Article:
Centralized call centre approach pays off for Halton

Citizen satisfaction with Halton region’s call centre is remarkably high – and the municipality ascribes that to its centralized, coordinated, and consistent approach to customer service.

The region’s call centre – dubbed Access Halton – has been ranked among the top five per cent for citizen satisfaction in an independent study by Vernon, B.C.-based Service Quality Measurement Group (SQM). The study, SQM says, represents all call centres in Canada and the U.S.

Halton serves more than 400,000 residents in the City of Burlington and the towns of Halton Hills, Milton and Oakville. Organizations polled by SQM, include banks, telecommunications and utilities providers, and retailers.

The survey reports citizen satisfaction for calls handled by Access Halton at 83 per cent, earning Halton Region the surveyor’s title of “world-class” service.

But that’s a far cry from the situation just a few years ago.

According to the municipality, not so long ago there was no consistency in the way customer service requests were handled by Halton’s 35 departments.

Citizens with a service inquiry had to choose between 35 different telephone contact numbers, and had no way of knowing which department (or which of the 1,700 employees) the inquiry would end up with.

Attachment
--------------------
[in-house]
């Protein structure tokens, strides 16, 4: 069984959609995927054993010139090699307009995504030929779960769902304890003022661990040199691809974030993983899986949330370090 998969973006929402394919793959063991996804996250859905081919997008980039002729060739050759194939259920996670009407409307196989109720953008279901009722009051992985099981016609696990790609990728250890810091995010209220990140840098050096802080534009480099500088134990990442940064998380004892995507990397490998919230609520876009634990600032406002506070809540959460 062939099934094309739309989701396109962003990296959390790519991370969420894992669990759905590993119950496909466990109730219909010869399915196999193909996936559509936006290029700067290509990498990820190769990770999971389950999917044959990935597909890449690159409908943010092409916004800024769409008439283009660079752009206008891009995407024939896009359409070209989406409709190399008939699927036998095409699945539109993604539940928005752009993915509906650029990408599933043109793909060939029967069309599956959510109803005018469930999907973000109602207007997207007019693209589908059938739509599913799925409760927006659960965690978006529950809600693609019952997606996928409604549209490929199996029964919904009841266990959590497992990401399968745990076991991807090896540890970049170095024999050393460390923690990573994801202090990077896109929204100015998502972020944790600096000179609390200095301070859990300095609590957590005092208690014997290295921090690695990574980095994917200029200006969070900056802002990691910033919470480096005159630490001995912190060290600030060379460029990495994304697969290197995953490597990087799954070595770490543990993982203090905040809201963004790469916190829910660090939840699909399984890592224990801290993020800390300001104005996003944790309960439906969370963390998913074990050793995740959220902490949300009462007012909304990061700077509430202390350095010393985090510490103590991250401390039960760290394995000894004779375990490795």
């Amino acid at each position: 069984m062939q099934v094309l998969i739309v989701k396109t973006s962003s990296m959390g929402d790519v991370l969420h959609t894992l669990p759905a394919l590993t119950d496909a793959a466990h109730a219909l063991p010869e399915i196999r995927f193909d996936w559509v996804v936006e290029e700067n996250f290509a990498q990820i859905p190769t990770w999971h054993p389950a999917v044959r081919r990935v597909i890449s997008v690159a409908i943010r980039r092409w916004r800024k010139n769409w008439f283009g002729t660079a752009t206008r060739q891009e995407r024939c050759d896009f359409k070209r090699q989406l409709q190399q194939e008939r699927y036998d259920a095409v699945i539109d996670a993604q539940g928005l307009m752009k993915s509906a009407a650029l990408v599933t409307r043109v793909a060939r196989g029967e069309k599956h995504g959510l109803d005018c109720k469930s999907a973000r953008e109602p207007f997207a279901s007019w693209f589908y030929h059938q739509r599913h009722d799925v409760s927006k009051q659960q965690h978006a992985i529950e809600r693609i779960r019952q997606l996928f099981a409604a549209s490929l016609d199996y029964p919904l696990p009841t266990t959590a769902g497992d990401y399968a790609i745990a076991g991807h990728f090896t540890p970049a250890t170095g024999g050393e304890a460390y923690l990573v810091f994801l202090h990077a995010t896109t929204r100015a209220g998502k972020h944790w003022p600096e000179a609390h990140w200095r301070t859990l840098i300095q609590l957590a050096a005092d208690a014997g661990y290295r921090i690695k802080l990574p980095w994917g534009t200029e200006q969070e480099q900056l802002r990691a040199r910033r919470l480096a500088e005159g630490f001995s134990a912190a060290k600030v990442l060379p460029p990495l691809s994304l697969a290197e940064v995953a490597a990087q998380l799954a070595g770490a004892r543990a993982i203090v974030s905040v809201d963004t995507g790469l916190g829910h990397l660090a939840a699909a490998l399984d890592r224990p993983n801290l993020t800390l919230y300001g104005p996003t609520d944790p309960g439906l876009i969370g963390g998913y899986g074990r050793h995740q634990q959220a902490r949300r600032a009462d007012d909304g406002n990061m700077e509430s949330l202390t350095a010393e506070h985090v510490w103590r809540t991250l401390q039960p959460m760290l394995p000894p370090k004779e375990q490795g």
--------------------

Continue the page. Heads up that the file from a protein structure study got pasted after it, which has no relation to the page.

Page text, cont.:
“We have completely reinvented how we deliver first point of customer service,” said Kate Johnston, corporate projects consultant, Halton Region. She said the municipality has “moved from an informal approach” in which each division functioned as an entity into itself, to “a coordinated consistent and centralized approach.”

Halton’s goal was to simplify access across multiple channels, deliver consistent, efficient service, and monitor performance.

The process involved clearly documenting how calls are handled, putting sophisticated CRM technology in place, investing in staff training and making customer service a corporate priority, Johnston said.

Johnston said the municipality feels vindicated with the SQM survey results. “It demonstrates that our approach and commitment to service delivery improvements have in fact worked and the citizen is benefiting from a more efficient and effective government.”

Access Halton is based on Siebel Systems, Inc.’s Public Sector. The new system, the municipality says, allows it to effectively and accurately field up to 20,000 monthly inquiries regarding regional programs and services.

Halton owes much of its success to the capabilities of the Siebel Public Sector product, according to Johnston.

It provides staff with access to information and capabilities that enable them to handle calls accurately, consistently and quickly, she said.

Now Halton provides cost-effective, high-quality programs and services, including water and wastewater, regional roads and planning, ambulance, waste management, and public health, the municipality said in a statement.

Halton reported Public Sector deployed to 145 staff to support Access Halton.

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